Subscribe to Breaking News emails

You have successfully subscribed to the Breaking News email.

Subscribe today to be the first to to know about breaking news and special reports.

Rio Olympics Unlikely to Spread Zika, CDC Says

by Maggie Fox /
The Sugar loaf and Guanabara bay are seen behind the Christ the Redeemer statue in Rio de Janeiro, Brazil, on July 4, 2016. With the Olympics set to start on Aug. 5, the games and the city have been overshadowed by security threats, violence, the Zika virus and a national political corruption scandal.Felipe Dana / AP

Breaking News Emails

Get breaking news alerts and special reports. The news and stories that matter, delivered weekday mornings.

People attending the Olympics in Brazil next month are unlikely to accelerate the spread of Zika virus around the world, U.S. federal health officials said Wednesday.

Many more people travel to Brazil for reasons other than the Olympics — and the number attending the games will be a drop in the bucket compared to business, tourism and family visits, the Centers for Disease Control and Prevention said.

 Aedes aegypti mosquitos are seen in a lab at the Fiocruz Institute on June 2, 2016 in Recife, Brazil. Microcephaly is a birth defect linked to the mosquito-borne Zika virus where infants are born with abnormally small heads. Mario Tama / Getty Images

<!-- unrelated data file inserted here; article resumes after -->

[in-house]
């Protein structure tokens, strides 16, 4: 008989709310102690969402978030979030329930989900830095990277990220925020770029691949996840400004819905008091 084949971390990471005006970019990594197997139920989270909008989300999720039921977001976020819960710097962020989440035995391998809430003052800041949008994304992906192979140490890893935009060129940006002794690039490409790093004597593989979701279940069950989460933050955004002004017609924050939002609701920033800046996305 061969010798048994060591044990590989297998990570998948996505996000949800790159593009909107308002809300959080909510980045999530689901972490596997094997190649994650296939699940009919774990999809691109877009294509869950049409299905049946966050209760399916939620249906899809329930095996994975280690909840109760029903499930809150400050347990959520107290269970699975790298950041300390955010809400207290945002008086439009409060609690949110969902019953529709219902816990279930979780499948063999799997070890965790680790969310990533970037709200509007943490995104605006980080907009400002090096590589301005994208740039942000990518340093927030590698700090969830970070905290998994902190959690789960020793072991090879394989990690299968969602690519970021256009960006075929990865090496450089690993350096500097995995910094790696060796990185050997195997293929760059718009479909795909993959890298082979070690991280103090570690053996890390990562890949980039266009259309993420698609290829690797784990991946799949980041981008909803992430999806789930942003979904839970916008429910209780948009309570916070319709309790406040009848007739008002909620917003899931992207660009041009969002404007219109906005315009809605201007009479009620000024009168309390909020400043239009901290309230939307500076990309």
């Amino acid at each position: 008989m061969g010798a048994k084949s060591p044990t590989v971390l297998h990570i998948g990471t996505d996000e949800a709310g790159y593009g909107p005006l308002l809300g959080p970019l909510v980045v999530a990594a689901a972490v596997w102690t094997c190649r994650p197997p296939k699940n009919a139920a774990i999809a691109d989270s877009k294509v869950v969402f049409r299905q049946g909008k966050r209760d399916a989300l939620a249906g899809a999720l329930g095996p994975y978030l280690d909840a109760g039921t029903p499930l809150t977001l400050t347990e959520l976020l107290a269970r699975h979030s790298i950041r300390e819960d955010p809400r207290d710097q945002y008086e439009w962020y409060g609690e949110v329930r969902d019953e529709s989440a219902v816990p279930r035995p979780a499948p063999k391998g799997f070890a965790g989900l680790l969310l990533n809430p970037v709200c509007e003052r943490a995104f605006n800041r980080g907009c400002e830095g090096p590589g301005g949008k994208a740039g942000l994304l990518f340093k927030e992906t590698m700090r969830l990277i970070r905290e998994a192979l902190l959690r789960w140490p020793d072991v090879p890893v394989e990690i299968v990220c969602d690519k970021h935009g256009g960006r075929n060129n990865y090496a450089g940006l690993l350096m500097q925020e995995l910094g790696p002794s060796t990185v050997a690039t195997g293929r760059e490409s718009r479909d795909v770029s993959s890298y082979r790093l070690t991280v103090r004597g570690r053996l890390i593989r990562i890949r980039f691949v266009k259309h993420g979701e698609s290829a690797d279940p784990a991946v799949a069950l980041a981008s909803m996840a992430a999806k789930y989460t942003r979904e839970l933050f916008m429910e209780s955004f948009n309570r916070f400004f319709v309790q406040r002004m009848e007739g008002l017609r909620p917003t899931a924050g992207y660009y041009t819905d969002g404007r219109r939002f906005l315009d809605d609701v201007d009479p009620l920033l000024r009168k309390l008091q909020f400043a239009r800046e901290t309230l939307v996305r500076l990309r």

Only four countries might be at risk of acquiring Zika from Olympic travelers in a way they otherwise wouldn’t, the CDC announced: Chad, Djibouti, Eritrea, and Yemen.

Related: Is DEET Safe? And Other Questions About Zika

“According to the Brazilian Tourism Board, approximately 350,000-500,000 international visitors and athletes from 207 countries are expected to travel to Rio de Janeiro, Brazil for the 2016 Olympic and Paralympic Games,” the CDC said in a statement.

“This travel volume represents a very small fraction — less than 0.25 percent — of the total estimated 2015 travel volume to Zika-affected countries.”

Related: Zika Won't be a Problem at the Olympics

What's more, it’s winter in Rio. The mosquitoes that carry Zika are not very active in the cool, dry winter months.

Breaking News Emails

Get breaking news alerts and special reports. The news and stories that matter, delivered weekday mornings.

The CDC reminded athletes and spectators that pregnant women should not travel to the Games, all should take steps to prevent mosquito bites — both during travel and for three weeks after returning home — and everyone should take measures to prevent sexual transmission.

Breaking News Emails

Get breaking news alerts and special reports. The news and stories that matter, delivered weekday mornings.
MORE FROM news

Have feedback?

How likely are you to recommend nbcnews.com to a friend or colleague?

0 = Very unlikely
10 = Very likely
Please select answer

Is your feedback about:

Please select answer

Leave your email if you’d like us to respond. (Optional)

Please enter a valid email address

Thank you!

Your feedback has been sent out. Please enjoy more of our content.

We appreciate your help making nbcnews.com a better place.